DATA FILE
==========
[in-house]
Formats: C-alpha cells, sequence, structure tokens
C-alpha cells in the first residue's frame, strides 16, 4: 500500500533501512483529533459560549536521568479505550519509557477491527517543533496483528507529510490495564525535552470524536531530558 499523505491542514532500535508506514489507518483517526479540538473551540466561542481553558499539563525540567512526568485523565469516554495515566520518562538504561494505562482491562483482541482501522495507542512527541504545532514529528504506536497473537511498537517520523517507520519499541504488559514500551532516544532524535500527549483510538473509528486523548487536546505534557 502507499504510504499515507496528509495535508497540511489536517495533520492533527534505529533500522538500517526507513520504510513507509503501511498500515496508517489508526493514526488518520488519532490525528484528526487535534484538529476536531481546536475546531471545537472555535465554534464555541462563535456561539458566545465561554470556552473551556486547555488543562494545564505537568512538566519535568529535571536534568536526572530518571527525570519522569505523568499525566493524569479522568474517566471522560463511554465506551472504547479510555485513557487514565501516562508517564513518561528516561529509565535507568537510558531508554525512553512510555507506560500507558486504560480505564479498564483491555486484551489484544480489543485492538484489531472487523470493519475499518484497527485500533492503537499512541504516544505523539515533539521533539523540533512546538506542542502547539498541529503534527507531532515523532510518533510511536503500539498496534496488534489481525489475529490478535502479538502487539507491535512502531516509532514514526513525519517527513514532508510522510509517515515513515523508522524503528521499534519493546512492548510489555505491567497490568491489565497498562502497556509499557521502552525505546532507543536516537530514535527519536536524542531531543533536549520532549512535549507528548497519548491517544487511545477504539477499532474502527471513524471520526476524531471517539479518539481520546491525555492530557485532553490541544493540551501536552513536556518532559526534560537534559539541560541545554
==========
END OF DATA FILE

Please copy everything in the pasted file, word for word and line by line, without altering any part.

[in-house]
Formats: C-alpha cells, sequence, structure tokens
C-alpha cells in the first residue's frame, strides 16, 4: 500500500533501512483529533459560549536521568479505550519509557477491527517543533496483528507529510490495564525535552470524536531530558 499523505491542514532500535508506514489507518483517526479540538473551540466561542481553558499539563525540567512526568485523565469516554495515566520518562538504561494505562482491562483482541482501522495507542512527541504545532514529528504506536497473537511498537517520523517507520519499541504488559514500551532516544532524535500527549483510538473509528486523548487536546505534557 502507499504510504499515507496528509495535508497540511489536517495533520492533527534505529533500522538500517526507513520504510513507509503501511498500515496508517489508526493514526488518520488519532490525528484528526487535534484538529476536531481546536475546531471545537472555535465554534464555541462563535456561539458566545465561554470556552473551556486547555488543562494545564505537568512538566519535568529535571536534568536526572530518571527525570519522569505523568499525566493524569479522568474517566471522560463511554465506551472504547479510555485513557487514565501516562508517564513518561528516561529509565535507568537510558531508554525512553512510555507506560500507558486504560480505564479498564483491555486484551489484544480489543485492538484489531472487523470493519475499518484497527485500533492503537499512541504516544505523539515533539521533539523540533512546538506542542502547539498541529503534527507531532515523532510518533510511536503500539498496534496488534489481525489475529490478535502479538502487539507491535512502531516509532514514526513525519517527513514532508510522510509517515515513515523508522524503528521499534519493546512492548510489555505491567497490568491489565497498562502497556509499557521502552525505546532507543536516537530514535527519536536524542531531543533536549520532549512535549507528548497519548491517544487511545477504539477499532474502527471513524471520526476524531471517539479518539481520546491525555492530557485532553490541544493540551501536552513536556518532559526534560537534559539541560541545554